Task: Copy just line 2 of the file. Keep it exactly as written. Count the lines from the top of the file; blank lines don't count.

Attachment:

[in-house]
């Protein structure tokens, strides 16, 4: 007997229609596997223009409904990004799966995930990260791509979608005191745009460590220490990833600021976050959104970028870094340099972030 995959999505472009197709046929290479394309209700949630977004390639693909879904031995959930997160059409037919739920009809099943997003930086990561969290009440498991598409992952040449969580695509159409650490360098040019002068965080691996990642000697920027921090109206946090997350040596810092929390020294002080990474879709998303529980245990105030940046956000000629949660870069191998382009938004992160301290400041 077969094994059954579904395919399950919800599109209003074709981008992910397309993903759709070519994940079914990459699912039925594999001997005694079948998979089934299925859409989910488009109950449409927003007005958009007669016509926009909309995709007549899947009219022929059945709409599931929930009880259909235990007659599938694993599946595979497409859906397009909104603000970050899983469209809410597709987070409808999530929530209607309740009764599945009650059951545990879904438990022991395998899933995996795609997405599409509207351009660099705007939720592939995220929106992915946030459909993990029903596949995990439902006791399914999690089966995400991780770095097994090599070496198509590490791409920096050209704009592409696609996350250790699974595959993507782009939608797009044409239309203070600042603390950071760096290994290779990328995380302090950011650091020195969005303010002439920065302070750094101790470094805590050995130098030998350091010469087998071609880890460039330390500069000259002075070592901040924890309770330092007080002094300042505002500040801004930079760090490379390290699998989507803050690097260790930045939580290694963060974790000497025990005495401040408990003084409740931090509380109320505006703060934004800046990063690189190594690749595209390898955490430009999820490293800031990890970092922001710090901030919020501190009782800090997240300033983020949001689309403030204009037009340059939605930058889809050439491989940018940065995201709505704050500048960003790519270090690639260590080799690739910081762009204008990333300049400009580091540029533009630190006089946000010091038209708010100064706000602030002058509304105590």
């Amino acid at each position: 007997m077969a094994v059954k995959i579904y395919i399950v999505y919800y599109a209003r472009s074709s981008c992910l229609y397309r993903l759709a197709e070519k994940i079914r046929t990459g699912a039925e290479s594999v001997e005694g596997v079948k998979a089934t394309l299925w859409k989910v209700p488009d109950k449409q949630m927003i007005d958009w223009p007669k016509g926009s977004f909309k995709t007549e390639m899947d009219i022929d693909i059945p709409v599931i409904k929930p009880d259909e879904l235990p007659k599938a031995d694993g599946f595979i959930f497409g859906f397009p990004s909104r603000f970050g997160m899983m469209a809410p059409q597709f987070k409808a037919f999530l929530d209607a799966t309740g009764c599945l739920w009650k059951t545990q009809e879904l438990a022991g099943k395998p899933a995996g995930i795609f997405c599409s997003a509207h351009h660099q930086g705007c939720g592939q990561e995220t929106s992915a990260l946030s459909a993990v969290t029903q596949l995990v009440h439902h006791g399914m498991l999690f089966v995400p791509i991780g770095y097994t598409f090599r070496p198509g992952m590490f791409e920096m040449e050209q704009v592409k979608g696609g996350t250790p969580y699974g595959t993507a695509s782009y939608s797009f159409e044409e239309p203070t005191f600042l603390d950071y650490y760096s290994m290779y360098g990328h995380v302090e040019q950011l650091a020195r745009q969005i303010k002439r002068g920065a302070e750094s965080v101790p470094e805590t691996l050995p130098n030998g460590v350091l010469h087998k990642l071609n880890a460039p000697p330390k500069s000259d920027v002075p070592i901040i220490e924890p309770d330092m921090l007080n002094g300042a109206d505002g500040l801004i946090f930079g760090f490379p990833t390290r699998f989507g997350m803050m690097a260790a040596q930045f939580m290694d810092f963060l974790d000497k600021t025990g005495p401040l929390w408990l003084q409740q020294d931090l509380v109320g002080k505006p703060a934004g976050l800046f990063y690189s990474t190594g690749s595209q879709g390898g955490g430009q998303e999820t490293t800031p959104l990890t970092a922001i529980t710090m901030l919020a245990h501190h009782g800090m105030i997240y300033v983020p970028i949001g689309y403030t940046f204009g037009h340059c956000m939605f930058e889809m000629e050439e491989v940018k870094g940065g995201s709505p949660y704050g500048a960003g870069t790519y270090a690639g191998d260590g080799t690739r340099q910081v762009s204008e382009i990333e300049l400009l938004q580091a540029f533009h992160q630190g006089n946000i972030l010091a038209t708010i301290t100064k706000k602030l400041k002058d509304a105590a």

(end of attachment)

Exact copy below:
């Protein structure tokens, strides 16, 4: 007997229609596997223009409904990004799966995930990260791509979608005191745009460590220490990833600021976050959104970028870094340099972030 995959999505472009197709046929290479394309209700949630977004390639693909879904031995959930997160059409037919739920009809099943997003930086990561969290009440498991598409992952040449969580695509159409650490360098040019002068965080691996990642000697920027921090109206946090997350040596810092929390020294002080990474879709998303529980245990105030940046956000000629949660870069191998382009938004992160301290400041 077969094994059954579904395919399950919800599109209003074709981008992910397309993903759709070519994940079914990459699912039925594999001997005694079948998979089934299925859409989910488009109950449409927003007005958009007669016509926009909309995709007549899947009219022929059945709409599931929930009880259909235990007659599938694993599946595979497409859906397009909104603000970050899983469209809410597709987070409808999530929530209607309740009764599945009650059951545990879904438990022991395998899933995996795609997405599409509207351009660099705007939720592939995220929106992915946030459909993990029903596949995990439902006791399914999690089966995400991780770095097994090599070496198509590490791409920096050209704009592409696609996350250790699974595959993507782009939608797009044409239309203070600042603390950071760096290994290779990328995380302090950011650091020195969005303010002439920065302070750094101790470094805590050995130098030998350091010469087998071609880890460039330390500069000259002075070592901040924890309770330092007080002094300042505002500040801004930079760090490379390290699998989507803050690097260790930045939580290694963060974790000497025990005495401040408990003084409740931090509380109320505006703060934004800046990063690189190594690749595209390898955490430009999820490293800031990890970092922001710090901030919020501190009782800090997240300033983020949001689309403030204009037009340059939605930058889809050439491989940018940065995201709505704050500048960003790519270090690639260590080799690739910081762009204008990333300049400009580091540029533009630190006089946000010091038209708010100064706000602030002058509304105590």